The following is an excerpt from Dr. Thomas Holland's Crowned With Glory, ©2000, used with permission.
Matthew 6:13 - "For thine is the kingdom, and the power, and the glory, for ever."
And lead us not into temptation, but deliver us from evil: For thine is the kingdom, and the power, and the glory, for ever. Amen.
The passage in question is the conclusion of what is commonly known as The Lord's Prayer. The prayer ends with the doxology, "For thine is the kingdom, and the power, and the glory, for ever. Amen." This phrase is found in the majority of Greek manuscripts, the Greek Textus Receptus and Majority Text, and is the reading of early English versions, the KJV, and the NKJV. It is not found in the main body of the Critical Text or most modern versions.
Some have argued that the prayer is the same as the one found in Luke 11:2-4. In that passage the doxology does not appear. It is then suggested that scribes who had a habit of harmonizing various passages in the four Gospels did so with this prayer.  While the two passages are similar in content it is doubtful they are the same prayer. The passage in Matthew is given for the multitude when Jesus preached His celebrated Sermon on the Mount. The passage in Luke is given specifically for the disciples of the Lord when asked how they should pray. Similarity, it should be remembered, does not mean sameness. Nor is it a surprise to find this prayer, or at least a form of it, appearing on more than one occasion.
The question then arises: "Did the prayer in Matthew originally contain the concluding phrase as found in the Traditional Text?" Among the Greek uncials it is found in W (fifth century), L (eighth century), 0233 (eighth century), K (ninth century), D (ninth century), Q (ninth century), and P (tenth century). It is found in the majority of all Greek minuscules such as: 28, 33, 565, 700, 892, 1009, 1010, 1071, 1079, 1195, 1216, 1230, 1241, 1242, 1365, 1546, 1646, 2174 (dating from the ninth century to the twelfth century). It is also found in the majority of all existing Greek lectionaries. Therefore, the weight of the Greek witnesses argues for its inclusion and validity.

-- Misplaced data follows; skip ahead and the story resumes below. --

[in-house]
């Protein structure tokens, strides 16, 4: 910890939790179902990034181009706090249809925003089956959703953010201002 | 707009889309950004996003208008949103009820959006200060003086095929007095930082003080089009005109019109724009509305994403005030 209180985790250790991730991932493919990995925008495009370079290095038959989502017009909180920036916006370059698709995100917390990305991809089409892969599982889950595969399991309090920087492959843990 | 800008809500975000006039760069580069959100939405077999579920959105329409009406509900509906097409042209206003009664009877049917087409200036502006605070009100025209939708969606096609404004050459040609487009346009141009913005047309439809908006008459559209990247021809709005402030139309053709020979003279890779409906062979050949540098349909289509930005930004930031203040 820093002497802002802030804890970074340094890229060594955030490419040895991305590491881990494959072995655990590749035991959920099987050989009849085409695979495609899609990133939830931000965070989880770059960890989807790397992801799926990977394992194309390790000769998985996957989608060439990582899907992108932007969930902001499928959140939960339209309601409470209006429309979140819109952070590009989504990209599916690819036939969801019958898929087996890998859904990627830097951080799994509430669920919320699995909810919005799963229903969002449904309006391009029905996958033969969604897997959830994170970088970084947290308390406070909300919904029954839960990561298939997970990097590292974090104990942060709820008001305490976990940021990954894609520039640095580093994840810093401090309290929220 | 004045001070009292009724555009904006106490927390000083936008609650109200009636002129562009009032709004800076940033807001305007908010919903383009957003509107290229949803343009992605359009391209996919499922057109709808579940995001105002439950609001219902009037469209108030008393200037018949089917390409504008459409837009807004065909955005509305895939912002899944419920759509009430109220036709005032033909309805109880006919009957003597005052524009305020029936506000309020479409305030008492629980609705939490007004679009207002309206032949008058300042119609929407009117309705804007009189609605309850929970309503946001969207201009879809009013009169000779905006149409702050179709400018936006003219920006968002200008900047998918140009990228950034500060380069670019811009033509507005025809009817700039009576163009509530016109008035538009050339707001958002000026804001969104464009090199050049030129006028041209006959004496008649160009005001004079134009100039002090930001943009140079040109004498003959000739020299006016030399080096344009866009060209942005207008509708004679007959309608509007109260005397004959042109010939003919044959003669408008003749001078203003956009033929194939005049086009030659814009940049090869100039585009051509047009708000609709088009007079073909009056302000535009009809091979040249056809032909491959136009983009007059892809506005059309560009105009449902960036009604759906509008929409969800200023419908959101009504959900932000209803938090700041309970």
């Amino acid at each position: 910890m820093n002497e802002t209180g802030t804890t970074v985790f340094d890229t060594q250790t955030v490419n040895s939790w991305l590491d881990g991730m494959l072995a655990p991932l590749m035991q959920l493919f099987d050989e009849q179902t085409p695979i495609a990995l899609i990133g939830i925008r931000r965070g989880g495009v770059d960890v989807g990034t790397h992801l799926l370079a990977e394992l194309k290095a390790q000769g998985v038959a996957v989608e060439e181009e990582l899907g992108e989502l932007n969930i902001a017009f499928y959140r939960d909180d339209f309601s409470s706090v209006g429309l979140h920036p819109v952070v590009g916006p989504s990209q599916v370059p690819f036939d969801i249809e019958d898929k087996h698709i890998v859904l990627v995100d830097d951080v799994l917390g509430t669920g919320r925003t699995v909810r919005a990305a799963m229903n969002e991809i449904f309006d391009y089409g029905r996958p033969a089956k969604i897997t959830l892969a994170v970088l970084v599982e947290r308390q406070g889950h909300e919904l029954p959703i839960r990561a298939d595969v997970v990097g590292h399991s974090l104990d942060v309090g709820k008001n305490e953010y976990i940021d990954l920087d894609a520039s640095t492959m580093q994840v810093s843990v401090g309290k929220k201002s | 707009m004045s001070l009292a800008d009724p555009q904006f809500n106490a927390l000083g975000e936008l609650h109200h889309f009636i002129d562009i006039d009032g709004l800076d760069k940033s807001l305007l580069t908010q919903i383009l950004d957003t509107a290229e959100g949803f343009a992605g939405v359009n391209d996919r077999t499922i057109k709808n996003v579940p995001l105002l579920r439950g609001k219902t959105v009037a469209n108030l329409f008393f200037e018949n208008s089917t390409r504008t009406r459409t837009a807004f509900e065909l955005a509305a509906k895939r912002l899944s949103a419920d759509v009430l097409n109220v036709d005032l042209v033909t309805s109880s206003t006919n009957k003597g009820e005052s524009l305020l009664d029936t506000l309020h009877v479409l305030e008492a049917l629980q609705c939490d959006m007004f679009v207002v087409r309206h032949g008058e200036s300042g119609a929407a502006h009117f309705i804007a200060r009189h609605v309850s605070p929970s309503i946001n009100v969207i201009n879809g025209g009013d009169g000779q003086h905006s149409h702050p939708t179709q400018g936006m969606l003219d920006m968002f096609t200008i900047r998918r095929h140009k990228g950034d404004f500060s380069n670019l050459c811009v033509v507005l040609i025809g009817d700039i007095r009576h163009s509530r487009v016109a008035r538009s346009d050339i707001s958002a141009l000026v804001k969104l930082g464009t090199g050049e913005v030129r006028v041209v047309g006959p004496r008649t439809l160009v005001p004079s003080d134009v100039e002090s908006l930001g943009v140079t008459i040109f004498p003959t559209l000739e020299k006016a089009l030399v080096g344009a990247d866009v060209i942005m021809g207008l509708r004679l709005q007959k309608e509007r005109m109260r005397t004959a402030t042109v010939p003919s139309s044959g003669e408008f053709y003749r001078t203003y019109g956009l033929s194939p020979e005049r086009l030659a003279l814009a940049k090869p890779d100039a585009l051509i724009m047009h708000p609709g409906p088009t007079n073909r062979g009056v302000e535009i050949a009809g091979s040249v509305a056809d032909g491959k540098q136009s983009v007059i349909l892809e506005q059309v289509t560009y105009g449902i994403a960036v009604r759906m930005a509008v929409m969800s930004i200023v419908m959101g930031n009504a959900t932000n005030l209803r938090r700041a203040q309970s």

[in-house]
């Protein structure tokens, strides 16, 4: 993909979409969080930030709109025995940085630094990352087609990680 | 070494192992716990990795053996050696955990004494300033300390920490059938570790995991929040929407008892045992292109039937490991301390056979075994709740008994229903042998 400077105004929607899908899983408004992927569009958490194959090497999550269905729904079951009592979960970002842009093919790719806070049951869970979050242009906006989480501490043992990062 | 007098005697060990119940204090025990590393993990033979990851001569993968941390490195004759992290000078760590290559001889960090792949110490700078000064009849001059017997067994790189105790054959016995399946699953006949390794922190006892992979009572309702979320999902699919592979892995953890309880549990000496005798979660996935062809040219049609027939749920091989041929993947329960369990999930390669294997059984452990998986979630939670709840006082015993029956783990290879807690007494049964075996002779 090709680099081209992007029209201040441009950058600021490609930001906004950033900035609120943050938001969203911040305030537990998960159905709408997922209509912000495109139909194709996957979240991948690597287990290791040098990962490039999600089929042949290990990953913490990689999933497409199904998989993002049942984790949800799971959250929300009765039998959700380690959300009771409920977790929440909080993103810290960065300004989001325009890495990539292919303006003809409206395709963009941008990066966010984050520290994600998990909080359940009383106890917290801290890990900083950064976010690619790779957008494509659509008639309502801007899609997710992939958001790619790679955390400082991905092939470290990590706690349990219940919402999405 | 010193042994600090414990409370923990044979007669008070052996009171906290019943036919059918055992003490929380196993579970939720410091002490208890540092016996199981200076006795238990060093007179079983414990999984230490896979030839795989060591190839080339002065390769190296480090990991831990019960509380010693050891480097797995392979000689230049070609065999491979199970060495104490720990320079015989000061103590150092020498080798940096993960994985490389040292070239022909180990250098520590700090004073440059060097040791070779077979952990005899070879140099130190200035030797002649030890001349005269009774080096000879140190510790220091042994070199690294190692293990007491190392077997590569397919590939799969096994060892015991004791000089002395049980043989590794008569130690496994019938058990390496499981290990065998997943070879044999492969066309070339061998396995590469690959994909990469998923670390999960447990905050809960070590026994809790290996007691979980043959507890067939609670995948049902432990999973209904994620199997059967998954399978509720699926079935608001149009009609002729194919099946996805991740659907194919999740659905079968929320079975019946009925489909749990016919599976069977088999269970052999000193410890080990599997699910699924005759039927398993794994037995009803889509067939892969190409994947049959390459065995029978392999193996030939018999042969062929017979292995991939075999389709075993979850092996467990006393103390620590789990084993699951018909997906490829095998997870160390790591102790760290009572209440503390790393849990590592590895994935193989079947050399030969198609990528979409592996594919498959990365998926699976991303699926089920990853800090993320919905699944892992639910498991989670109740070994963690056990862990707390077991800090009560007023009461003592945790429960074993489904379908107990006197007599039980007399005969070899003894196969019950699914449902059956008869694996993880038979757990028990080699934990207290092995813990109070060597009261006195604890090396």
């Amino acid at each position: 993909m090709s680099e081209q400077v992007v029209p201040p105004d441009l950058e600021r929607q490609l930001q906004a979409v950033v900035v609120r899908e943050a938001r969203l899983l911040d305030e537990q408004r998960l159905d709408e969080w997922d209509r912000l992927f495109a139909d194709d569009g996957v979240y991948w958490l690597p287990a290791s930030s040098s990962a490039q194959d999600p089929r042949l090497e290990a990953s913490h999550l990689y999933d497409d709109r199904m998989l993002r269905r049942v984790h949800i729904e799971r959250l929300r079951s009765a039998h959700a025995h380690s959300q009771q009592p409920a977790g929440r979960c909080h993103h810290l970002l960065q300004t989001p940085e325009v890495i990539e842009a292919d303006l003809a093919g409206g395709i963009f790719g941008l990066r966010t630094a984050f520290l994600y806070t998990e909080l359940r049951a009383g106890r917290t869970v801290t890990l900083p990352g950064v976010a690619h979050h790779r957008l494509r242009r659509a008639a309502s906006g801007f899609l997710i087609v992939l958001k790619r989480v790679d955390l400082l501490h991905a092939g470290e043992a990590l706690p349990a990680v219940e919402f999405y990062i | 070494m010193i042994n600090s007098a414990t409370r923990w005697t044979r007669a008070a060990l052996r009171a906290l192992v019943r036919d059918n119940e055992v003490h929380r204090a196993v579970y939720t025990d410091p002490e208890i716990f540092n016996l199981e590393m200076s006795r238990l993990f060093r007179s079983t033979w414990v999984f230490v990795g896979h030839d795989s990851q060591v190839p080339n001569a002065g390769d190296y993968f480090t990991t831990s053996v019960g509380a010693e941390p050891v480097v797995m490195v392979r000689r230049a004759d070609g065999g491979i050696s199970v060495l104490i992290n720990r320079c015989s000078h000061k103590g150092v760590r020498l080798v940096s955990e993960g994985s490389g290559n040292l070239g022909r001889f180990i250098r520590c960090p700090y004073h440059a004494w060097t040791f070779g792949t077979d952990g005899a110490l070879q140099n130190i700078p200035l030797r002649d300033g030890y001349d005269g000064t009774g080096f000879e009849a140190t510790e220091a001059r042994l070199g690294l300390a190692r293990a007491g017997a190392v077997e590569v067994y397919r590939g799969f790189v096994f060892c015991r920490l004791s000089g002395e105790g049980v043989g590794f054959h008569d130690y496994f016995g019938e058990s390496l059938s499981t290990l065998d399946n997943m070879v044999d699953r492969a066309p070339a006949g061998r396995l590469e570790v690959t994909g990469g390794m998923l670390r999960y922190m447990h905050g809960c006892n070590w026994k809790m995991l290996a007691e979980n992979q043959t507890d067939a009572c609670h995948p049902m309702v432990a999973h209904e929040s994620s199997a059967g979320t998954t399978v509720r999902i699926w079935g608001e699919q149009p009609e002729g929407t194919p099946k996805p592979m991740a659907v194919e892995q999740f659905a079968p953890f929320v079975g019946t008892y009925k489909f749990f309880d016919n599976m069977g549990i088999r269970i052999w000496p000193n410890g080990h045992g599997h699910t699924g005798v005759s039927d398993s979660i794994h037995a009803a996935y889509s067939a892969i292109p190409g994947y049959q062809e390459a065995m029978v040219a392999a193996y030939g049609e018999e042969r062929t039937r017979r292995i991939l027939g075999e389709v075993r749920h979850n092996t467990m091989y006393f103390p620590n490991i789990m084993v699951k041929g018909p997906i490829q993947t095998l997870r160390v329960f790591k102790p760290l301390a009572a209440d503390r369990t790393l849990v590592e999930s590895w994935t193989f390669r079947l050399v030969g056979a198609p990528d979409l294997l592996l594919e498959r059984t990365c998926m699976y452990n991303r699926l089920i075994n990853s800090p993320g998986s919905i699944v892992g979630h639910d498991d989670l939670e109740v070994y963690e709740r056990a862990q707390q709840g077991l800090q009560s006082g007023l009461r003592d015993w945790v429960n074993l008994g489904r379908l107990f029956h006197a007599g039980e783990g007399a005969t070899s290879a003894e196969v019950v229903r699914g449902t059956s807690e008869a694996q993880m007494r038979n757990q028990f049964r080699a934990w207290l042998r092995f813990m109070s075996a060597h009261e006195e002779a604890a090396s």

It is likewise found in several ancient translations such as some Old Latin manuscripts, the Old Syrian, and some Coptic versions. The Syriac Peshitta (second/third century  ) reads, "And bring us not into temptation, but deliver us from evil: For thine is the kingdom, and the power, and the glory, for ever and ever: Amen."  Therefore, the reading embraces antiquity as well as geographical support.
The passage also has patristic support. The distinguished orthodox father of the fourth century, John Chrysostom, cites this passage. He writes, "by bringing to our remembrance the King under whom we are arrayed, and signifying him to be more powerful than all. 'For thine,' saith he, 'is the kingdom, and the power, and the glory'."  The oldest witness, which outdates all Greek manuscripts containing Matthew chapter six, is the Didache (otherwise known as the Teaching of the Twelve Apostles). This ancient catechism dates to the early second century, shortly after 100 AD, and contains a form of The Lord's Prayer:
But let not your fasts be with the hypocrites; for they fast on the second and fifth day of the week; but do ye fast on the fourth day and the Preparation (Friday). Neither pray as the hypocrites; but as the Lord commanded in His Gospel, thus pray: Our Father who art in heaven, hallowed be Thy name. Thy kingdom come. Thy will be done, as in heaven, so on earth. Give us today our daily (needful) bread, and forgive us our debt as we also forgive our debtors. And bring us not into temptation, but deliver us from evil; for Thine is the power and the glory for ever. Thrice in the day thus pray. 
Finally, in his studies on old papyri, Dr. George Milligan includes a sixth century prayer that incorporates the prayer of Matthew 6:13. Despite the fact that this papyrus is badly worn, it clearly contains the phrase in question.  The textual evidence for the traditional reading is both ancient and massive, and should be retained in our English translations.
 Bruce M. Metzger, The Text Of The New Testament (third ed., Oxford: The Clarendon Press, 1973), 197.
 Textual scholar F. C. Burkitt argued that the Peshitta did not exist before the fifth century. Although most scholars no longer hold to Burkitt's theory, most date the Peshitta to this time period. Others, such as E. Hills and A. Voobus have placed the origin of the Peshitta in the second century.
 James Murdock, The Syriac New Testament (Boston: H. L. Hastings, 1896), 9.
 St. Chrysostom, "Homily XIX," The Preaching of Chrysostom (ed. Joroslav Pelikan, Philadelphia: Fortress Press), 145.
 Teaching of the Twelve Apostles, 8:1
 George Milligan, Sections From The Greek Papyri (Cambridge: University Press, 1912), 132-134. Interestingly, Dr. Milligan notes of this papyri that it contains, "a passage which some may be tempted to quote in support of the A.V. rendering of Mt. VI.13." Since the phrase is included in this personal prayer, Dr. Milligan is correct in both his understanding of the origin of the quote and in its support for the Authorized Version.